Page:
Gauri Lankesh’s case shouldn’t fall by the wayside owing to police apathy
In all these cases, there was enough forensic evidence for the police to act on. But they don’t seem to have made any headway either due to incompetence or deliberate neglect
A link is being drawn between the ghastly murder of journalist Gauri Lankesh in Bengaluru, that of rationalists Narendra Dabholkar in Pune in 2013, Govind Pansare in Kolhapur in 2015 and MM Kalburgi in Dharwad in 2015. It is too early to come to any conclusion about Lankesh’s killing as investigations are underway. But, many see this as an assault on the freedom of the press. Indeed, there is no denying that journalists have come under great pressure in recent times especially those reporting on injustices and corruption. There are two worrying aspects that must be highlighted. In all these cases as also similar ones which have not got much notice, the murders have not been carried out in any secretive manner. Rather, the killers have quite openly approached the victim and carried out the crime in full view of others and in the case of Lankesh,CCTV cameras.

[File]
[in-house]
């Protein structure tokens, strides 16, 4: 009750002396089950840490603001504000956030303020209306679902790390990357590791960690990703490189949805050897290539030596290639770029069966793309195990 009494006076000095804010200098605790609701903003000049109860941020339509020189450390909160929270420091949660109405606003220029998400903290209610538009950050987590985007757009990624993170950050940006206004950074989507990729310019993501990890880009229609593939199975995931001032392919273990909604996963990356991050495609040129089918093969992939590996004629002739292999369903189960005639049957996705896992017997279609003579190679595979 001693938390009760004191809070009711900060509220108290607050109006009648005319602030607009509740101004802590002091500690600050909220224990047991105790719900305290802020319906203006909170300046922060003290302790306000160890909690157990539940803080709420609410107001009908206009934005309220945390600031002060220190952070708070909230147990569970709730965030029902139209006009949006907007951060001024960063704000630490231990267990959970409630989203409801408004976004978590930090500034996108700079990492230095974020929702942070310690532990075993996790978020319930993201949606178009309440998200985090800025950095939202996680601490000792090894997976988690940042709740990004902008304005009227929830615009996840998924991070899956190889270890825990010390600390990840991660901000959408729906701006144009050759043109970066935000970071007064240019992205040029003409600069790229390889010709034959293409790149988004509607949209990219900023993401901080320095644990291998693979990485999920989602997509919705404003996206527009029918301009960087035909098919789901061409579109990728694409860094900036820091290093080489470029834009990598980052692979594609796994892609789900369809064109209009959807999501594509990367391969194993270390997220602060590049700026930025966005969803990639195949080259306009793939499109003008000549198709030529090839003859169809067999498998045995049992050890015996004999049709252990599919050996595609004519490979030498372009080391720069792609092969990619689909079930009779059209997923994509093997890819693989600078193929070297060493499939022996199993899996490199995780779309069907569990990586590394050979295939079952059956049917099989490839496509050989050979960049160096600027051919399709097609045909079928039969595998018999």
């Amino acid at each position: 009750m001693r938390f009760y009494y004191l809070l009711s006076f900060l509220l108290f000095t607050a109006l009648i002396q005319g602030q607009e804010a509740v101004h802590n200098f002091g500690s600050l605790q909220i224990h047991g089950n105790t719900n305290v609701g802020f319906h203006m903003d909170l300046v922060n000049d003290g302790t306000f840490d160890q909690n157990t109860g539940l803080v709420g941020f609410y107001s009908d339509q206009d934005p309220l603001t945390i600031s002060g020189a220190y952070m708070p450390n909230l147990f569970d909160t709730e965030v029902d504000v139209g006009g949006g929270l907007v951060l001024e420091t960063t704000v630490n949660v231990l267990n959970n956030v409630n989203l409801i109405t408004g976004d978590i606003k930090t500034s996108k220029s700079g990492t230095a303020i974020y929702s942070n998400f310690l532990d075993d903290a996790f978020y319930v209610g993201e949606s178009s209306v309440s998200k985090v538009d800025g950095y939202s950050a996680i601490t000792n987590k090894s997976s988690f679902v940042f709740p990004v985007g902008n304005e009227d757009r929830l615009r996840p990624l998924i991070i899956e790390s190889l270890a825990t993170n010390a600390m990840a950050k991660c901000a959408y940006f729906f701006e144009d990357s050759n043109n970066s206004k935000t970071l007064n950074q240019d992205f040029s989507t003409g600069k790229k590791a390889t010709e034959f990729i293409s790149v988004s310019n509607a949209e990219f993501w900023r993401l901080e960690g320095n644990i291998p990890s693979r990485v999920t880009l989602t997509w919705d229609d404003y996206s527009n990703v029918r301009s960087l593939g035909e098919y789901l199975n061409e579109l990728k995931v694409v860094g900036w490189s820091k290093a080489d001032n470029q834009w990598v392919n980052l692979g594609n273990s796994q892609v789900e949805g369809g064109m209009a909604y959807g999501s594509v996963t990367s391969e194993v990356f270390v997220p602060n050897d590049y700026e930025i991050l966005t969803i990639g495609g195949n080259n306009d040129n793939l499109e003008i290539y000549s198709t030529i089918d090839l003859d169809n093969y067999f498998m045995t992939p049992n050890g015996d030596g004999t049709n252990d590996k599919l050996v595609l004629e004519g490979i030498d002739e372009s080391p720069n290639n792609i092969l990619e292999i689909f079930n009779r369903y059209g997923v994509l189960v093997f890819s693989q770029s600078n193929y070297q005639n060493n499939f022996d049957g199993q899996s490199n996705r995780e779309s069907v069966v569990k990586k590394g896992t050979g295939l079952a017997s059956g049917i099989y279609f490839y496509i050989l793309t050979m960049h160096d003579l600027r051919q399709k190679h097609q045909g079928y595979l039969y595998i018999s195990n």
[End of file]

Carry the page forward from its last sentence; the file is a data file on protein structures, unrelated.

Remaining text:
This suggests that they have no fear of the law or of being apprehended. This also suggests that they may have powerful backers. The other is that these cases have been hanging fire for years. It can only be hoped that Lankesh’s case does not become a casualty to such apathy. The killers in all these cases have left behind enough evidence for the police to proceed on. Surely using ballistics and forensic evidence, some headway could have been made by now on the older cases. In fact, these cases had receded into the background and have been resurrected now only after Lankesh’s killing. From the time lag, we can only conclude that the police are either incompetent or are dragging out these cases for whatever reason. This is simply unacceptable. There have been demands for the Karnataka’s chief minister’s resignation. But this serves no purpose. In Lankesh’s case, she had also been involved in rehabilitating Maoists and this also earned her many enemies. But from whichever source the threat came, it is inexplicable that the police did not have a greater handle on the situation and seem to have been caught completely unawares.
Unfortunately, media attention also wanes after such sensational murders allowing the police to get away with inaction and incompetence. In the Dabholkar case, two of the suspects are absconding. In all the cases, the investigating officers have been changed frequently despite protests from the families. The longer these cases take, the less the likelihood of finding evidence or the culprits. It is time that we at least learnt of any progress made in these cases. Like those before, the case of Lankesh, who fought so valiantly for the underdog, should not fall by the wayside once the attention has died down.